bali nature holiday package will visit this temple because there is a healthy population here of every religious sect and caste, each requiring its own complete set of temples, Batuan boasts more interesting temples than many far larger villages. Probably the most impressive among these is the Pura Puseh Batuan ( the Temple of origin, literally the “Navel Temple” ), a short distance down a secondary road heading west from the crossroad, where the main road takes a sharp right-angle turn to the north. Directly opposite a large meeting hall, the temple is difficult to miss as a pair of six-foot stone raksasa ( guardian giants ), standing either side of the road, guard the approach from both directions. Almost all the sculpture on this temple, whether dating from past centuries or made for the 1992 restoration, combine superb technical craftsmanship with imaginative personality. The newly rebuilt gedong rum, a three-tiered rectangular shrine on east side of the inner courtyard, and the meru alit, the shrine next to it, both with traditional murals of the gods beneath their eaves, are fine example of what is still possible in sacred Balinese architecture. The lively stone faces growing out of a floral scroll at the base of the meru alit are particularly striking. The earnest scholar can profit from the small signs which name each of the temple’s shrines in both Balinese and modern Indonesia text for benefit of worshipers who do not wish to misplace their offerings. A doorway through the west wall, flanked by two reclining rams, leads to an unusual water garden whose massive gate, reminiscent of Javanese Hindu temple, and pond have been freshly restored for the first time since their collapes in the eartquake of 1917. At the center of the pond is Bedawang, the cosmic turtle upon whom the universe rests. In a peaceful corner, an orderly array of broken statues and architectural details, casualities of the earthquake, await their turn to be incorporated in future restorations of the pavilions.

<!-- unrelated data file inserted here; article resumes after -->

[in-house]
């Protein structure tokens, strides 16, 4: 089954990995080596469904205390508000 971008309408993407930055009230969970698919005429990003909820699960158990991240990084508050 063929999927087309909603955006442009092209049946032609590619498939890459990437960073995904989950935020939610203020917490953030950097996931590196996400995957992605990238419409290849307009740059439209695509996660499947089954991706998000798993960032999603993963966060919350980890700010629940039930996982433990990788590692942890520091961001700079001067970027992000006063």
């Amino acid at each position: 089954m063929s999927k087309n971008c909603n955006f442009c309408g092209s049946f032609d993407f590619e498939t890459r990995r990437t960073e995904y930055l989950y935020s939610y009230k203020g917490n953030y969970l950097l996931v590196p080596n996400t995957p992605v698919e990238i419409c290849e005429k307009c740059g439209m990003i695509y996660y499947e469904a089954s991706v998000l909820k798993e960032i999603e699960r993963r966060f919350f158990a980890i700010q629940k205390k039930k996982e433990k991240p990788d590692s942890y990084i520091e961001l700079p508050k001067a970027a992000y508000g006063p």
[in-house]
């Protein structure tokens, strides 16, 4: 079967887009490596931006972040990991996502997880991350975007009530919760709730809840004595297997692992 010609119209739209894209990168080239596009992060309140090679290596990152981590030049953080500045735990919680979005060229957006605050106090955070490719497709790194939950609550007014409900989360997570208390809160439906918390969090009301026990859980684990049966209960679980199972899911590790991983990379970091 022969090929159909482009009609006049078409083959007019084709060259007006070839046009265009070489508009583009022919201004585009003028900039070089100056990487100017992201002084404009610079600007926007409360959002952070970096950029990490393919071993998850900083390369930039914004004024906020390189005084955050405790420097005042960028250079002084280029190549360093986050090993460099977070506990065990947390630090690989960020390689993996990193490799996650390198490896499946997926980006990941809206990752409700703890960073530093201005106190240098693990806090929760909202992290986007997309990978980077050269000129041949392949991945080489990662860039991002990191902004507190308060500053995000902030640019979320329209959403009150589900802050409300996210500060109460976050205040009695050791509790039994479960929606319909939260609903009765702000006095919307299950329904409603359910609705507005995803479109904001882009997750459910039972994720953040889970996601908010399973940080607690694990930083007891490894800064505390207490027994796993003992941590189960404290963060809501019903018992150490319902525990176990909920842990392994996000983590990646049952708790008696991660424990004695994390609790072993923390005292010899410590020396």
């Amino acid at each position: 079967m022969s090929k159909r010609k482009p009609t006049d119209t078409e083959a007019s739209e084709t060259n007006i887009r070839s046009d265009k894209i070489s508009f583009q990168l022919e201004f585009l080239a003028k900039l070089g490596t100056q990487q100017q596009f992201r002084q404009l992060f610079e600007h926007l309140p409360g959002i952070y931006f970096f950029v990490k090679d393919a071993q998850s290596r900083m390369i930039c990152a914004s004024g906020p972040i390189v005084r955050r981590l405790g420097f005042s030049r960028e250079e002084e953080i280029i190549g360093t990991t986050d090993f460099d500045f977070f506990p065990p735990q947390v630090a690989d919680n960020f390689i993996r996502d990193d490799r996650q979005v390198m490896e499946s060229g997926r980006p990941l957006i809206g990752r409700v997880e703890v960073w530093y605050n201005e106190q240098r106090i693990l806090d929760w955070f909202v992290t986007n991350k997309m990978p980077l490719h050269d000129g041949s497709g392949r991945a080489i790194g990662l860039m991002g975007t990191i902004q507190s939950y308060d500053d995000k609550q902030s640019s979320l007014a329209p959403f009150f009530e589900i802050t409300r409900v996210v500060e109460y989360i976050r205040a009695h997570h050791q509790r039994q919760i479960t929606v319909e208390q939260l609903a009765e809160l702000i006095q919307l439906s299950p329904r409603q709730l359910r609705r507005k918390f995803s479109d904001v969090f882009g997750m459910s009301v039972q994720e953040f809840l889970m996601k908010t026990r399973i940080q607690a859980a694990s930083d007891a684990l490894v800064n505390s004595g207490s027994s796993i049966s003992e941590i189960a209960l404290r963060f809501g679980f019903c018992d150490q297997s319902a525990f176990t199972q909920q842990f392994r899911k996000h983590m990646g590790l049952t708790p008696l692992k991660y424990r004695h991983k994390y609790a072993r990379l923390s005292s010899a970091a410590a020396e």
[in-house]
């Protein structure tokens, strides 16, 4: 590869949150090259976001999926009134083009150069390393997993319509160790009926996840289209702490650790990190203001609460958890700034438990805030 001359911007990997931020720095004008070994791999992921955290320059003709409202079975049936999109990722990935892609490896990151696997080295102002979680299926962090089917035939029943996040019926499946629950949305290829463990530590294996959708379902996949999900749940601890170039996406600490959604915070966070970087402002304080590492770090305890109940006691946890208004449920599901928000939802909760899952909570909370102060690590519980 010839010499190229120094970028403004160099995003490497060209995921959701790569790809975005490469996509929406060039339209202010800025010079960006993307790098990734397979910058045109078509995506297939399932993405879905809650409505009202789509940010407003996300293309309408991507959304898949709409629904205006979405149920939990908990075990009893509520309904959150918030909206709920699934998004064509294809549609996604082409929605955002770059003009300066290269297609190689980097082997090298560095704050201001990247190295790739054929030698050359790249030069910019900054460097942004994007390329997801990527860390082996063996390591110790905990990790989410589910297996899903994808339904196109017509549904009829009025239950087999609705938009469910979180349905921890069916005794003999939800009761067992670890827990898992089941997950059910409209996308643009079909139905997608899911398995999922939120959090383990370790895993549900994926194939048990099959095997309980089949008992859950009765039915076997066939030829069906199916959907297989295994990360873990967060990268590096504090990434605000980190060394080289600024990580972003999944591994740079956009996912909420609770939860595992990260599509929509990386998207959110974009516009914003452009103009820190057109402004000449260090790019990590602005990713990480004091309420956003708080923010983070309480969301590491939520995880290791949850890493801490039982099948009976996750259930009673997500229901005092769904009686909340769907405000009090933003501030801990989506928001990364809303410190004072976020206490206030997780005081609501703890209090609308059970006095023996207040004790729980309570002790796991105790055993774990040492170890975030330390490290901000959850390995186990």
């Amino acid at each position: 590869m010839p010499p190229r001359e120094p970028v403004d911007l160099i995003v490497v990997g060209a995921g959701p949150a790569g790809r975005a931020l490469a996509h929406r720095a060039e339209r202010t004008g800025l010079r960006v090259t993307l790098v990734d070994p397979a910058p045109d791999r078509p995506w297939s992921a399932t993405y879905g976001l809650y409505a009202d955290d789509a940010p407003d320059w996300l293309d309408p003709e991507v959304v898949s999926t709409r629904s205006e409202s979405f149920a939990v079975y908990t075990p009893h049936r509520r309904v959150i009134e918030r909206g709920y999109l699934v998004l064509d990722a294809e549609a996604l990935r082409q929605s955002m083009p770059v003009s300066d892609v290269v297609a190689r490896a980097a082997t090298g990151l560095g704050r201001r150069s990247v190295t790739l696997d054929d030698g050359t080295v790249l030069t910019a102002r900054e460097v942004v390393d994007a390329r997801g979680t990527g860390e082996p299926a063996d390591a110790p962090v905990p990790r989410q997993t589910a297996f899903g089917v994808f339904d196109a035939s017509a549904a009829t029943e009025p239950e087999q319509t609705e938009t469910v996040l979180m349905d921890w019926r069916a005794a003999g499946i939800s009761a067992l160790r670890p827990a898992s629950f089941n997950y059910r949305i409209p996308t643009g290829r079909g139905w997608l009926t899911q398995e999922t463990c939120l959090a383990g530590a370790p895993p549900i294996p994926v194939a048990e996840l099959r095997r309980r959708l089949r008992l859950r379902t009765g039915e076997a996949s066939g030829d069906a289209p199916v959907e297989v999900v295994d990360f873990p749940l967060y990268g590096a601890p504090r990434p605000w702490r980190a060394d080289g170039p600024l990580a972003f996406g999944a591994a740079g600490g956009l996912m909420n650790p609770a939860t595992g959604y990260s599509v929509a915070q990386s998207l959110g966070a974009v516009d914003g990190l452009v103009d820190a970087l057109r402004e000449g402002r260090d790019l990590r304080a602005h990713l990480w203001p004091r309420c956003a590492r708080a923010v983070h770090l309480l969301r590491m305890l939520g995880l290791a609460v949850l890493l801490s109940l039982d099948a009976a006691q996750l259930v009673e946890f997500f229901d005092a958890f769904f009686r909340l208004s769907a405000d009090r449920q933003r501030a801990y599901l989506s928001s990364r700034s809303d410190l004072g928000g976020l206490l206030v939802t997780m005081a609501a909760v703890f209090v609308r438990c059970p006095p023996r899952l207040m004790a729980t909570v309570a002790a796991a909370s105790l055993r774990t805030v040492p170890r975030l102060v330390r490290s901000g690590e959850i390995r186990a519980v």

From the crossroads there is another small road heading due south. A few hundred yards down it on the left-hand side, just beyond a village school, was a temple upon which such loving care has not been lavished. It is extremely rare in Bali for a temple to be completely abandoned to the elements, but that has been the fate of Pura Gede Mecaling. It is told that some hazy point in history the arch-demon Jero Gede Mecaling, a grotesque giant whose very name most Balinese are hesitant to speak after dark, lived in a place in Batuan before being driven across the straits to his present home on the arid island of Nusa Penida. For centuries, nobody has dared to build on the site except for one small temple to remember him by. Now even that has been allowed to crumble and all that remains, half-strangled by the luxuriant undergrowth, is one dilapidated gate and a small statue of long-tongued witch. The unclean grounds of Jero Gede Mecaling’s evil palace are no longer completely unused. Close by the ruined gate, a primary school has no been built where the children of Batuan take their first educational steps into the modern world.
The earliest surviving written mention of Batuan is a stone inscription locked away in Pura Desa Batuan. Recording the separation of Batuan from Sukawati in AD 1022, it is proof of Batuan’s long unbroken history. Some scholars suggest that the old name “Baturan” implies that it may have been a ritual megalithic place of worship many millennia earlier.